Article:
The cyber-arms industry is the markets and associated events surrounding the sale of software exploits, zero-days, cyberweaponry, surveillance technologies and related tools. The term may extend to both grey and black markets online and offline.
For many years, the burgeoning dark web market remained niche, available only to those in-the-know or well funded. Since at least 2005, western governments including the U.S., United Kingdom, Russia, France, and Israel have been buying exploits from defence contractors and individual hackers. This 'legitimate' market for zero day exploits exists but is not well advertised or immediately accessible.
Attempts to openly sell zero day exploits to governments and security vendors to keep them off the black market have so far been unsuccessful.
Traditional arms producers and military services companies such as BAE Systems, EADS, Leonardo, General Dynamics, Raytheon and Thales have all expanded into the cybersecurity markets. However smaller software companies such as Blue Coat and Amesys have also become involved, often drawing attention for providing surveillance and censorship technologies to the regimes of Bashar al-Assad in Syria and Muammar Gaddafi in Libya.
The trade show ISS World that runs every few months has been referred to as the 'international cyber arms bazaar' and the 'wiretappers ball' focuses on surveillance software for lawful interception.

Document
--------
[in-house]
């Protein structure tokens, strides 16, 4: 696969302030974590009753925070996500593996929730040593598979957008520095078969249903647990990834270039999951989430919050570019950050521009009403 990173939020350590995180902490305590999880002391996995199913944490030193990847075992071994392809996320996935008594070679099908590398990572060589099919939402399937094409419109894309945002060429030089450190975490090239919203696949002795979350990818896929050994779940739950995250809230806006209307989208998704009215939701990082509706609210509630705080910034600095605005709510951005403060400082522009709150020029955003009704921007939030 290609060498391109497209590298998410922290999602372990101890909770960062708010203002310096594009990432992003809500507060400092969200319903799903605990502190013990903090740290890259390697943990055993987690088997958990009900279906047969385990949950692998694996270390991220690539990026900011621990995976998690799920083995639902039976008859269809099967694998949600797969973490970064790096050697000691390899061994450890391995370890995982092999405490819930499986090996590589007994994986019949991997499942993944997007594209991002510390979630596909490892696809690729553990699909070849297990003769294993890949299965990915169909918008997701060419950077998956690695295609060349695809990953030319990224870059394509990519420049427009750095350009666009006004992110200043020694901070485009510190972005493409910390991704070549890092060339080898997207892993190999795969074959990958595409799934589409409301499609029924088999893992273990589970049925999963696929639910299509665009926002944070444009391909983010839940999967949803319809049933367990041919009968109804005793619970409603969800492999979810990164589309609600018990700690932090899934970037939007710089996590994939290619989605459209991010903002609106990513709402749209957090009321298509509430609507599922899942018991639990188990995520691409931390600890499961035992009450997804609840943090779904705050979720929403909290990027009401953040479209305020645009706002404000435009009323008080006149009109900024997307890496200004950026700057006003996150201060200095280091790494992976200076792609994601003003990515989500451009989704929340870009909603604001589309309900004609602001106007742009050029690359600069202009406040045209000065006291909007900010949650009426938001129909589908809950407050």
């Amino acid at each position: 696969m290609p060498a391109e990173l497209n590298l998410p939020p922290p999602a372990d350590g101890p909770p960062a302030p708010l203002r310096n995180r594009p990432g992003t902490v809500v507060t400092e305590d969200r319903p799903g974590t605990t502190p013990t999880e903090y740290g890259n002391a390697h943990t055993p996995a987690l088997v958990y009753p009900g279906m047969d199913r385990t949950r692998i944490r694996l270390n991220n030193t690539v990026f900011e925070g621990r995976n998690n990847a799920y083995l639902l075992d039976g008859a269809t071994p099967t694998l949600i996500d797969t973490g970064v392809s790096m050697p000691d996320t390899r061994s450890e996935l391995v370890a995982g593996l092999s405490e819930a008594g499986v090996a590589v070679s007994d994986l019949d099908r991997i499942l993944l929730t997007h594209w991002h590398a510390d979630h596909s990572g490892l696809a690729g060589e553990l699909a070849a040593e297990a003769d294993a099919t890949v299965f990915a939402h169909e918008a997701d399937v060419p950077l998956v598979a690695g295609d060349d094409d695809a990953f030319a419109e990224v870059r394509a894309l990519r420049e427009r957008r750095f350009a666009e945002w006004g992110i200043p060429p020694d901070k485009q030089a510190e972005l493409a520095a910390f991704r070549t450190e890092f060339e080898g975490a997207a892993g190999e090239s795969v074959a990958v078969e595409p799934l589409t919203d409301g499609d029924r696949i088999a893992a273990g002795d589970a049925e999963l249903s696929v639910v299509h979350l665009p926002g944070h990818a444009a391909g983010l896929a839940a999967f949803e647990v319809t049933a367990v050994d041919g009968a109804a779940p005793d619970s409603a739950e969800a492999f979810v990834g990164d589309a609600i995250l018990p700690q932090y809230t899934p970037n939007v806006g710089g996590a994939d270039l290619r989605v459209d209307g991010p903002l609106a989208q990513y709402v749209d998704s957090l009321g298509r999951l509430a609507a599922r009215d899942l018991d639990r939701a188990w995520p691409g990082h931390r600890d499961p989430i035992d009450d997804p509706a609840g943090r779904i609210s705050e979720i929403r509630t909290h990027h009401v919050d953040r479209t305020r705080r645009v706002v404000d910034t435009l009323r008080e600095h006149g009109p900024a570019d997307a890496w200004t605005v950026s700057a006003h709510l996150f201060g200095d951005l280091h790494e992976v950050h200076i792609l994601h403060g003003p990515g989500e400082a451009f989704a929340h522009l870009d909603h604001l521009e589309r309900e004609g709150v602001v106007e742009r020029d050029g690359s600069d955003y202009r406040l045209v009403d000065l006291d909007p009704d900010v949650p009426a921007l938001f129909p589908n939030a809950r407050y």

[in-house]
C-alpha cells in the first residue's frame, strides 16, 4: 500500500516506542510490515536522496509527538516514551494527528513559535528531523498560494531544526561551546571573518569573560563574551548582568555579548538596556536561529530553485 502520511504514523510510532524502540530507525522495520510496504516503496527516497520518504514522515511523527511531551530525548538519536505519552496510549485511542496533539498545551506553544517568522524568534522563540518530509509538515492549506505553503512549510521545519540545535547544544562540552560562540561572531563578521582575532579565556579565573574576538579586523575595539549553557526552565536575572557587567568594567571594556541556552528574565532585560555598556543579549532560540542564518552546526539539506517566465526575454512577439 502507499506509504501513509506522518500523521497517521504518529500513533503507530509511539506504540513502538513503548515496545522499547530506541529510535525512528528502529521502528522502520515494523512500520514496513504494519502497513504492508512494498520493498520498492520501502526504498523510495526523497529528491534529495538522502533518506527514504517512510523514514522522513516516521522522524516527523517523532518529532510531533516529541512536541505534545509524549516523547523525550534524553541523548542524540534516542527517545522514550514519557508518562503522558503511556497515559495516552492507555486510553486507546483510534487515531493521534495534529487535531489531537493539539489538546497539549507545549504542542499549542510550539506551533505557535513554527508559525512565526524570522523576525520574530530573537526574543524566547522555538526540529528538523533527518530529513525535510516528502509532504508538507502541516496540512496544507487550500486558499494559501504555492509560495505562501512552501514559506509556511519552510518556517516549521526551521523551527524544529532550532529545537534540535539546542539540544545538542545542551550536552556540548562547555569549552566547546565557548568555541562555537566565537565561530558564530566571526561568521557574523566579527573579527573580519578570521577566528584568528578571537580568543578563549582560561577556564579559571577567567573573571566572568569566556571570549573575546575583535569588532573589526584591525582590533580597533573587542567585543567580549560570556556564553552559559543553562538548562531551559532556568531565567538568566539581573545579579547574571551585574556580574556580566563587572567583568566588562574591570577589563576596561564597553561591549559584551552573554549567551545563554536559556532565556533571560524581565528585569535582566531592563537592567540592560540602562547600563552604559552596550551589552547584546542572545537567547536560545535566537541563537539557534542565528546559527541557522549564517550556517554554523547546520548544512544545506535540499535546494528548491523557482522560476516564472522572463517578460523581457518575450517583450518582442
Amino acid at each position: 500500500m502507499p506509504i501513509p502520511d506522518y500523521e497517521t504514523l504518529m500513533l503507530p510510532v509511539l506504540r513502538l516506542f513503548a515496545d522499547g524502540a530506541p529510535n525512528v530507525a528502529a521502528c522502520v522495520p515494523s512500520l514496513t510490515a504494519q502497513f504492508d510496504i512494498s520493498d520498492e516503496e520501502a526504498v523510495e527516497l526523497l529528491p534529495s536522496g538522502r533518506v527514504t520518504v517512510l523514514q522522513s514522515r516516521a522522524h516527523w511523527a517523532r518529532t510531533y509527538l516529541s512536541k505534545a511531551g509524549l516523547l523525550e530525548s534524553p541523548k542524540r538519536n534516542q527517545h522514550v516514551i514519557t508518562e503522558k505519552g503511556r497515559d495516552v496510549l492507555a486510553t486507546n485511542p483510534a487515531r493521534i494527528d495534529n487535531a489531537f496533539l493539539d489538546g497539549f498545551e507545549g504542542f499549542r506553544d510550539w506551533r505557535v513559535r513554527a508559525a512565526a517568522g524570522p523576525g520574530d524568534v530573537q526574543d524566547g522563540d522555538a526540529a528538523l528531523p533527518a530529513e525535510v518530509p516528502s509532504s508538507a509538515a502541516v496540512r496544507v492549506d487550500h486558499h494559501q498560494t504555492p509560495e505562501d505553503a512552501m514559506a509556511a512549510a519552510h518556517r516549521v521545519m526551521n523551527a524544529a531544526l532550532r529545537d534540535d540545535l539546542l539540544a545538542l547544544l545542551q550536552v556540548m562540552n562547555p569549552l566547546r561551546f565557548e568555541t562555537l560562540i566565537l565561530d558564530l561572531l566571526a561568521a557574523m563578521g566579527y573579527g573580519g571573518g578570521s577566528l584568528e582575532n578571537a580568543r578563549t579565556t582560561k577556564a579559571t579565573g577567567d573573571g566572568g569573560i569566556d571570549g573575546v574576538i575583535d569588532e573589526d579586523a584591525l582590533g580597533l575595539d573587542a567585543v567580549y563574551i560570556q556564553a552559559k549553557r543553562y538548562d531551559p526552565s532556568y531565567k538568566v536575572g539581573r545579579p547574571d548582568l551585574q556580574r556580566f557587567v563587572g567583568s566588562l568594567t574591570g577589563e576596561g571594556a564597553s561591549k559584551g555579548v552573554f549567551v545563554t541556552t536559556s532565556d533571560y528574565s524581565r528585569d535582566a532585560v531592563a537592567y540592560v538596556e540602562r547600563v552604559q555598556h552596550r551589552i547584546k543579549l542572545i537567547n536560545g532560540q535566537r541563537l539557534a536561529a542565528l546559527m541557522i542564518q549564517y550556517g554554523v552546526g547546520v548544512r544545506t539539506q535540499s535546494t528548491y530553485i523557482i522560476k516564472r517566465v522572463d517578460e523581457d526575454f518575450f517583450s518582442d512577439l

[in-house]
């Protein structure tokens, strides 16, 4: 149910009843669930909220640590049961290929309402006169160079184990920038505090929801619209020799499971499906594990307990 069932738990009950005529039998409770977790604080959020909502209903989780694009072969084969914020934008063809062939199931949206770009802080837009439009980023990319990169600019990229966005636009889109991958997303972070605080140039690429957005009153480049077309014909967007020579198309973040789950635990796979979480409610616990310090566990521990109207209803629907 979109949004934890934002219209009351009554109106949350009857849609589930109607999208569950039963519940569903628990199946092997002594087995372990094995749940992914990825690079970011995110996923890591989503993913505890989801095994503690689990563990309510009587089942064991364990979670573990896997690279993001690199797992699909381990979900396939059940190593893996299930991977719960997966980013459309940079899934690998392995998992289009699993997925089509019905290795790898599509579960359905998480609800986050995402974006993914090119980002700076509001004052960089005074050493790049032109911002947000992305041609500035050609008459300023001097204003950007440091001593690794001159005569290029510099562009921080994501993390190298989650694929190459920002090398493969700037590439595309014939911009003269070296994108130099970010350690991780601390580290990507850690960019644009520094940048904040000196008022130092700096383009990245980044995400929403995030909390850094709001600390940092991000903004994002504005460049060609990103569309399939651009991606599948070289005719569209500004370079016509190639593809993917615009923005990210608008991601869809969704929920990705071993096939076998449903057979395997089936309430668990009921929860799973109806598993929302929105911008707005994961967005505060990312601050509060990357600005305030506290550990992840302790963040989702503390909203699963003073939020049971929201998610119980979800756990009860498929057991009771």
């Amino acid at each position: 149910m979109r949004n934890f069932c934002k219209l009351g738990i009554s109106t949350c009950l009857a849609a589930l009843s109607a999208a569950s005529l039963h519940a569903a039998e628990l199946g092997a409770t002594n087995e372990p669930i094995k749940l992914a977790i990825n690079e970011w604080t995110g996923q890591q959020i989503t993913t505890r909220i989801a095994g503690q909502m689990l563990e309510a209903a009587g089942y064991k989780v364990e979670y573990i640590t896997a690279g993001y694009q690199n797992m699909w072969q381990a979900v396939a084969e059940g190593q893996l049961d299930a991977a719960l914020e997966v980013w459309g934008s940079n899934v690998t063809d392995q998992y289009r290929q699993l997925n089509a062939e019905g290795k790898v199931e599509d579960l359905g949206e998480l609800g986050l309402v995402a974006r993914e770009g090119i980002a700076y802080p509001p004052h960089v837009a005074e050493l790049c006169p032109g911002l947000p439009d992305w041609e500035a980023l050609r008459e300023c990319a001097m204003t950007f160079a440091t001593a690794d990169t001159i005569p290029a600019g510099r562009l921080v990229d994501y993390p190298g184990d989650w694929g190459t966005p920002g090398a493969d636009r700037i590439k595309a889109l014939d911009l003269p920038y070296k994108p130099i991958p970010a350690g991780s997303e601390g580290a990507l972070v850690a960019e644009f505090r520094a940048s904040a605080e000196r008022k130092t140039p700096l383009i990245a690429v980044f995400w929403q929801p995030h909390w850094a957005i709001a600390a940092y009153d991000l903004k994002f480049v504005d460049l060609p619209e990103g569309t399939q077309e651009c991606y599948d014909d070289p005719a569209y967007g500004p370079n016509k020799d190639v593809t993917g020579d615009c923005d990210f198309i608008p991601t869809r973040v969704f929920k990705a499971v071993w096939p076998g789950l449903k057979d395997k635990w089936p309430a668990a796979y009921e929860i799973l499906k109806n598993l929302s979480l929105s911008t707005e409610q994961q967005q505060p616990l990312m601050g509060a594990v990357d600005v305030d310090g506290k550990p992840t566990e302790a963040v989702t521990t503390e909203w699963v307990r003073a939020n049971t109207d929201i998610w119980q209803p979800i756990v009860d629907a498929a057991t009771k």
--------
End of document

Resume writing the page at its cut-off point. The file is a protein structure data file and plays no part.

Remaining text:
The most popular Internet forums are generally in Russian or Ukrainian and there are reports of English-only, Chinese-only, German-only, and Vietnamese-only sites, among others. Phishing, spear-phishing, and other social engineer campaigns are typically done in English, as a majority of potential victims know that language. India's Central Bureau of Investigation describe the proliferation of underground markets as 'widespread'. Colonel John Adams, head of the Marine Corps Intelligence Activity has expressed concerns these markets could allow cyberweapony to fall into the hands of hostile governments which would otherwise lack the expertise to attack an advanced country's computer systems.
In recent years many software firms have had success with bug bounty programs, but in some cases such as with Vupen's Chrome exploit these will be rejected as below market value. Meanwhile, some vendors such as HP spent more than $7 million between 2005 and 2015 buying exploits for their own software. This behaviour has been criticised by head of the United States Cyber Command, General Keith Alexander as 'building the black market'
- Cyber Arms Bazaar – a darknet market operating out of various Eastern European countries, trafficking crimeware and hacking tools that has run since at least the year 2000. Tom Kellermann, chief cybersecurity officer of Trend Micro estimates over 80 percent of financial sector cyberattacks could be traced back to the bazaar, with retail cyberattacks not far behind.
- Market for zero-day exploits
- Mass surveillance industry
- Vulnerabilities Equities Process
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